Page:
Major spoilers for Gerald’s Game.
Gerald’s Game, Netflix’s new Stephen King movie, is a very unexpected film. Starting as a simple sex-gone-wrong thriller, it turns into supernatural chiller, repressed-memory drama, torture porn horror – and that’s before we even get to the jaw-dropping ending.
Based on King’s 1992 novel of the same name, on the surface it’s a bit different to what you expect from the writer. There’s no Maine setting, no child with fantastical powers, no overly sadistic bullies – not even a struggling writer recovering from addiction trying to work through their block. And yet what it does have is a complex, human story underpinning the horror-inflected plot. Pair that with horror maestro Mike Flanagan as director and a far-reaching central performance by Caral Gugino and you’ve got one of his best movie adaptations.
In Gerald’s Game, we follow Jessie (Gugino), who is stuck handcuffed to a bed in a remote house after her husband (Bruce Greenwood) has a heart attack mid-way through a bid to spice up their sex life. What follows is her desperate attempts to survive and escape, but also a regression into her mind, with cinematically-minded visions of herself, her husband and her traumatic past coming to light; as it goes, we learn as a twelve-year-old Jessie was, during an eclipse, sexually abused by her father and later tricked into guilty silence, something that unsurprisingly influenced the rest of her life. This isn’t just about escaping metal confines – it’s about escaping the mind as well.
But what about that ending? Gerald’s Game ties itself up with a cautiously happy endnote but does so with a pretty shocking twist and rather dark case of coming to terms with the past.
What Happens To Jessie After Escaping?
After having an epiphany care of a vision of her younger self, Jessie slits her wrists and uses the lubrication of the blood to escape her handcuffs. She crashes her car escaping the house – with a few more visions along the way – and is eventually rescued by a nearby couple.
So, to the ending. As outlined in her letter to her younger self, following all this, the expected happened – she was taken to a hospital and questioned by police but lied and said she didn’t remember any of the horrors experienced in the house. Not that it mattered much – it was determined Gerald died of a heart attack, not her pushing him off the bed – and afterward, his company covered up the sexual elements of the case; essentially, the truth was repressed. Jessie got several skin-grafts for her mangled hand and used the life insurance payout to start a foundation to help victims of child abuse, channeling her self-imagined torture while tied to the bed into something practical and helpful.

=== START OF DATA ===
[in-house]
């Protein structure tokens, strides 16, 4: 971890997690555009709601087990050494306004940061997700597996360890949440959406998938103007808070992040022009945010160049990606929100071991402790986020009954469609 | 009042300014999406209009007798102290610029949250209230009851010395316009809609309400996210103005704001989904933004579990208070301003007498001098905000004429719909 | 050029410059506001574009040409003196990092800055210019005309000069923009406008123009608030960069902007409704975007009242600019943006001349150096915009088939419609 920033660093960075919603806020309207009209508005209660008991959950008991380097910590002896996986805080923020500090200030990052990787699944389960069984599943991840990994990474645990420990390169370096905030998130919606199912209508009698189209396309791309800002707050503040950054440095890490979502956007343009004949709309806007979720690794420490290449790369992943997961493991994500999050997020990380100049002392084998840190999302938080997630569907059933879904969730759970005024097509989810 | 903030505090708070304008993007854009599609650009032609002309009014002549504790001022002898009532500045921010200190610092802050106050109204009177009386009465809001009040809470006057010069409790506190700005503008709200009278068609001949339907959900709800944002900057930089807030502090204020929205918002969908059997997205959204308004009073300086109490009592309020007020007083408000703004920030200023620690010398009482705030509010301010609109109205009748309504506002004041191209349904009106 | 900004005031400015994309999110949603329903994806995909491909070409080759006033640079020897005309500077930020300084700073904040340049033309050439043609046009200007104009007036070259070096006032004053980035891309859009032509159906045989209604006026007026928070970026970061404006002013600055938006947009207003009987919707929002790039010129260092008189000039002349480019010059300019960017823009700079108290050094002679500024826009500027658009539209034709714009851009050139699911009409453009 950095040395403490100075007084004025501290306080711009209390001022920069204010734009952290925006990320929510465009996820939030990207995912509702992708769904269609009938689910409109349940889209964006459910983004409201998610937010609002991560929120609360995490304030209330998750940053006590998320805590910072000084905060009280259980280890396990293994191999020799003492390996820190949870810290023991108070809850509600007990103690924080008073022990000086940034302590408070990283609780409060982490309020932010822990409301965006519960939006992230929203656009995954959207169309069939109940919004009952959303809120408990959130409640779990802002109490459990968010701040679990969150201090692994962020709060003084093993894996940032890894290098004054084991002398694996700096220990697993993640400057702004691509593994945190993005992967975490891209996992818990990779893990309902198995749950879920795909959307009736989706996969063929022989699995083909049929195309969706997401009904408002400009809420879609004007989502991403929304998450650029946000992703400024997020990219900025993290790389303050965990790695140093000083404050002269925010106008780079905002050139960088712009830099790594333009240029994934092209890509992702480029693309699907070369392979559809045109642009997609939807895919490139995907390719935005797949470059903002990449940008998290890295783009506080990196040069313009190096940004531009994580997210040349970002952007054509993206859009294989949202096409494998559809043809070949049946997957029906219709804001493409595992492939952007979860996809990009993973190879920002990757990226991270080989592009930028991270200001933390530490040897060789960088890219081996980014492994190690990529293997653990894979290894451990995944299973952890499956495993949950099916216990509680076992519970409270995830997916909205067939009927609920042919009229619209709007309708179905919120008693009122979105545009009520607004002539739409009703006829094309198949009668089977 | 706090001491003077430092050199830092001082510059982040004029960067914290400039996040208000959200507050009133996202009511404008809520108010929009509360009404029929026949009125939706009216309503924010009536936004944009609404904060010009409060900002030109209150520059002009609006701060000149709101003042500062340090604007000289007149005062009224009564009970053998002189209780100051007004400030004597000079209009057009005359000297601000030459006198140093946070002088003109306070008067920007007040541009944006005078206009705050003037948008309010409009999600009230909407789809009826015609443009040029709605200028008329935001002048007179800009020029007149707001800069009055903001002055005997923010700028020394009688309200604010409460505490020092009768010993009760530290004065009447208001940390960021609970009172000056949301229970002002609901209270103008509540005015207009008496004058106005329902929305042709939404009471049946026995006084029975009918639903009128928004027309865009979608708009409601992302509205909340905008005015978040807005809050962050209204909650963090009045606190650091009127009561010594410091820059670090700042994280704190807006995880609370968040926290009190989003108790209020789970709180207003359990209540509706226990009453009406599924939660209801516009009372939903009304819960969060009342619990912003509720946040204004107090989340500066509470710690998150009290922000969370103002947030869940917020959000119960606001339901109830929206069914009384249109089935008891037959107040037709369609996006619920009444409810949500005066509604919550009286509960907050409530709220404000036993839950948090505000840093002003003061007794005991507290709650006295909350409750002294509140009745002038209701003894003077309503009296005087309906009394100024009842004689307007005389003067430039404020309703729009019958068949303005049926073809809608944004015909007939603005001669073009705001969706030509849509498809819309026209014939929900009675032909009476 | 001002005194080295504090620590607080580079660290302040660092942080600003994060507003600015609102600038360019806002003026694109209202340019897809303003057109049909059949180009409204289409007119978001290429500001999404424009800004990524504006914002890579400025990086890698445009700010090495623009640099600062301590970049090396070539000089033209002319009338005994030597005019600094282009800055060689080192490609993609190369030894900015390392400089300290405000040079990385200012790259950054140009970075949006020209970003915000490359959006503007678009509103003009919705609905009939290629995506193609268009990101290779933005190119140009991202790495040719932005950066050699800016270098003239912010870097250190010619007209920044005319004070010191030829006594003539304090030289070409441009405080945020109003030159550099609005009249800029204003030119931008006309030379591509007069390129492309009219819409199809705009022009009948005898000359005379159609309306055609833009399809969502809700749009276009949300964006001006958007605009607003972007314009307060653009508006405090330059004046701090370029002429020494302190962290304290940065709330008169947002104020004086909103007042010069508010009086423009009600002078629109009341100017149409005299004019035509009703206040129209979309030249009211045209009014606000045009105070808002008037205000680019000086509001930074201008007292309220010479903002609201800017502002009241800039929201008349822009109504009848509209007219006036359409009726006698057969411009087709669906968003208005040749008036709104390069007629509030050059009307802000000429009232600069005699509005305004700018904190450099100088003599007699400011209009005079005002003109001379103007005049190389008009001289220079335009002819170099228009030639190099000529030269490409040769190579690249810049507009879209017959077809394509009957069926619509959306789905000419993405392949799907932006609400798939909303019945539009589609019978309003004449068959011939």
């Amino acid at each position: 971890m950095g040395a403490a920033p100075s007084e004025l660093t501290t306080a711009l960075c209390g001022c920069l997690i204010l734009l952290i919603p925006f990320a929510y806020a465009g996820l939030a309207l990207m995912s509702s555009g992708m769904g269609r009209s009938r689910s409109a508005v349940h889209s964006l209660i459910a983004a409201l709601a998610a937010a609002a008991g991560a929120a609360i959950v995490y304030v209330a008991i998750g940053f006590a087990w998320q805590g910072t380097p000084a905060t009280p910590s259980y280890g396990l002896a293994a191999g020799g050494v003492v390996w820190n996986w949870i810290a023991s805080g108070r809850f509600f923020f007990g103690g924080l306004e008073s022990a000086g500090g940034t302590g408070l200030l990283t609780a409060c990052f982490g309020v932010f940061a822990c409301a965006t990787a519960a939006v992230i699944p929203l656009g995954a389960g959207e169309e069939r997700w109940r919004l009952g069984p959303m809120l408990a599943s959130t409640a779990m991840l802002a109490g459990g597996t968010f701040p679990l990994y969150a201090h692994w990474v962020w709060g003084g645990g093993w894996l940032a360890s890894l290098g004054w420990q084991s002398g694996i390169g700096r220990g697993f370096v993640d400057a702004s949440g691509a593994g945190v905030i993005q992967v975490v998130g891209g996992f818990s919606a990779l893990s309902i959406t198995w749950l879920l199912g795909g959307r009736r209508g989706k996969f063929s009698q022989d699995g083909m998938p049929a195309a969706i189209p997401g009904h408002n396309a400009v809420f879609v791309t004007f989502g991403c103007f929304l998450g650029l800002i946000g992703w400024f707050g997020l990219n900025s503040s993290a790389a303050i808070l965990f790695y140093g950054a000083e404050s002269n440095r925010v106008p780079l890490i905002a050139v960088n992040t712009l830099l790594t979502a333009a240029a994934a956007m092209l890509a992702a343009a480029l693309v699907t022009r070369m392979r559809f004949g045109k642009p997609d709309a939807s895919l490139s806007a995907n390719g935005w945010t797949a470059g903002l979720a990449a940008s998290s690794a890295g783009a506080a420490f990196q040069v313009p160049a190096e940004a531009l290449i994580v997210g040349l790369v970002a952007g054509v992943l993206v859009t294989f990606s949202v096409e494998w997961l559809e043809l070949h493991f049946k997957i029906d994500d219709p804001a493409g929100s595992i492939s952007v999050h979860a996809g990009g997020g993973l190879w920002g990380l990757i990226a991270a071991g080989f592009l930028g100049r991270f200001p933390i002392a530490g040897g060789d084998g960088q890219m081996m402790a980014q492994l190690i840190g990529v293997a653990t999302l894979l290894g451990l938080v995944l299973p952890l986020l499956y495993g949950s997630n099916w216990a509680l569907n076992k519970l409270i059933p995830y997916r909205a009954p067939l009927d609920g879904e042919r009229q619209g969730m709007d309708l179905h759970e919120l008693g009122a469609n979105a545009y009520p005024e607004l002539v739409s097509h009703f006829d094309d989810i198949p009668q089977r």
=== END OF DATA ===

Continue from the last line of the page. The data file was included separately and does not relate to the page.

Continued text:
Physical horrors aside, Jessie’s journey is one of rediscovery and acceptance. She’s been repressing what he father did to her – both the sexual abuse itself and his victim-complex cover-up – since she was a child, always knowing it (she objects to Gerald calling himself “Daddy” during sex) yet never truly able to admit it to even those she allegedly trusts. But she’s also been fighting to avoid addressing the problems with her marriage; the much older lawyer Gerald is quite evidently a father substitute, and on a more base level she’s been hiding the true nature of their fractured relationship from herself for years.
Across the film, all of these thoughts slowly come to the forefront care of creeping visions, the solitude, and the encroaching possibility of death forcing her to face the past. Everything is framed to hinge on the moment of the eclipse – sat on her father’s lap was when innocence was lost – with visions hued in its highly-saturated red glow. This is the ground zero of her broken mental state.
Gerald’s Game‘s ending is thus unflinchingly about addressing and learning from the past. Jessie only escapes by remembering cutting herself accidentally on a glass in the aftermath of the eclipse, and her new life after the handcuffs is built on her using everything to power herself forward – getting past it but also using it. To hammer this home, the film has her address the letter to Mouse (her younger self, retroactively providing the pre-teen hope) and the final shot even shows the 2017 eclipse ending, a neat visual coda to the message.
Of course, there’s another side to the story. While most of what Jessie experiences is in her mind, the final minutes reveal something much more skin-crawling.
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